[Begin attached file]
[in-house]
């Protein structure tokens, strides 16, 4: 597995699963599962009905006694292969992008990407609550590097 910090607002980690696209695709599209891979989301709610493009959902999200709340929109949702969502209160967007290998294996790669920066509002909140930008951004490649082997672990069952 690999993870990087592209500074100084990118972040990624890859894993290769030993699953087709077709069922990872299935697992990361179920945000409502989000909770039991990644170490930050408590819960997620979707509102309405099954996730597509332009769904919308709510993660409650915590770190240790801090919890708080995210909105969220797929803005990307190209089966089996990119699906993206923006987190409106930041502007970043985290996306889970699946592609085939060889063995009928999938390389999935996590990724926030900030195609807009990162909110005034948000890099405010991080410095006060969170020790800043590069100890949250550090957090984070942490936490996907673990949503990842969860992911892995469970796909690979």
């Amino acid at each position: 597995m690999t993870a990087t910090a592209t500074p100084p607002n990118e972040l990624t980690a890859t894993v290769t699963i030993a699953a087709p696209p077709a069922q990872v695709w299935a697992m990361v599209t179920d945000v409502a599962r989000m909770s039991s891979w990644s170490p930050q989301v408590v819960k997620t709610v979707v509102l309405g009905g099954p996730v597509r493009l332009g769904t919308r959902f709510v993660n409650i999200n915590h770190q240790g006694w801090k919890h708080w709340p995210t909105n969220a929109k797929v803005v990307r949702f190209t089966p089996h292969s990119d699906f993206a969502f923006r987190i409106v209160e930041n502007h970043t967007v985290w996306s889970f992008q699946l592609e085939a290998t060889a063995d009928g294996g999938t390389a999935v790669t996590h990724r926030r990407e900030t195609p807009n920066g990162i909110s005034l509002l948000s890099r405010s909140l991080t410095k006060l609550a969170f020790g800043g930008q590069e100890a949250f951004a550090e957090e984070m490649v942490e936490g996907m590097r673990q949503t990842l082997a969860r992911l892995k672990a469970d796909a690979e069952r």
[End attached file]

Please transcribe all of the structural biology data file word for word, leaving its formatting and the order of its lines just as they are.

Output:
[in-house]
């Protein structure tokens, strides 16, 4: 597995699963599962009905006694292969992008990407609550590097 910090607002980690696209695709599209891979989301709610493009959902999200709340929109949702969502209160967007290998294996790669920066509002909140930008951004490649082997672990069952 690999993870990087592209500074100084990118972040990624890859894993290769030993699953087709077709069922990872299935697992990361179920945000409502989000909770039991990644170490930050408590819960997620979707509102309405099954996730597509332009769904919308709510993660409650915590770190240790801090919890708080995210909105969220797929803005990307190209089966089996990119699906993206923006987190409106930041502007970043985290996306889970699946592609085939060889063995009928999938390389999935996590990724926030900030195609807009990162909110005034948000890099405010991080410095006060969170020790800043590069100890949250550090957090984070942490936490996907673990949503990842969860992911892995469970796909690979």
């Amino acid at each position: 597995m690999t993870a990087t910090a592209t500074p100084p607002n990118e972040l990624t980690a890859t894993v290769t699963i030993a699953a087709p696209p077709a069922q990872v695709w299935a697992m990361v599209t179920d945000v409502a599962r989000m909770s039991s891979w990644s170490p930050q989301v408590v819960k997620t709610v979707v509102l309405g009905g099954p996730v597509r493009l332009g769904t919308r959902f709510v993660n409650i999200n915590h770190q240790g006694w801090k919890h708080w709340p995210t909105n969220a929109k797929v803005v990307r949702f190209t089966p089996h292969s990119d699906f993206a969502f923006r987190i409106v209160e930041n502007h970043t967007v985290w996306s889970f992008q699946l592609e085939a290998t060889a063995d009928g294996g999938t390389a999935v790669t996590h990724r926030r990407e900030t195609p807009n920066g990162i909110s005034l509002l948000s890099r405010s909140l991080t410095k006060l609550a969170f020790g800043g930008q590069e100890a949250f951004a550090e957090e984070m490649v942490e936490g996907m590097r673990q949503t990842l082997a969860r992911l892995k672990a469970d796909a690979e069952r």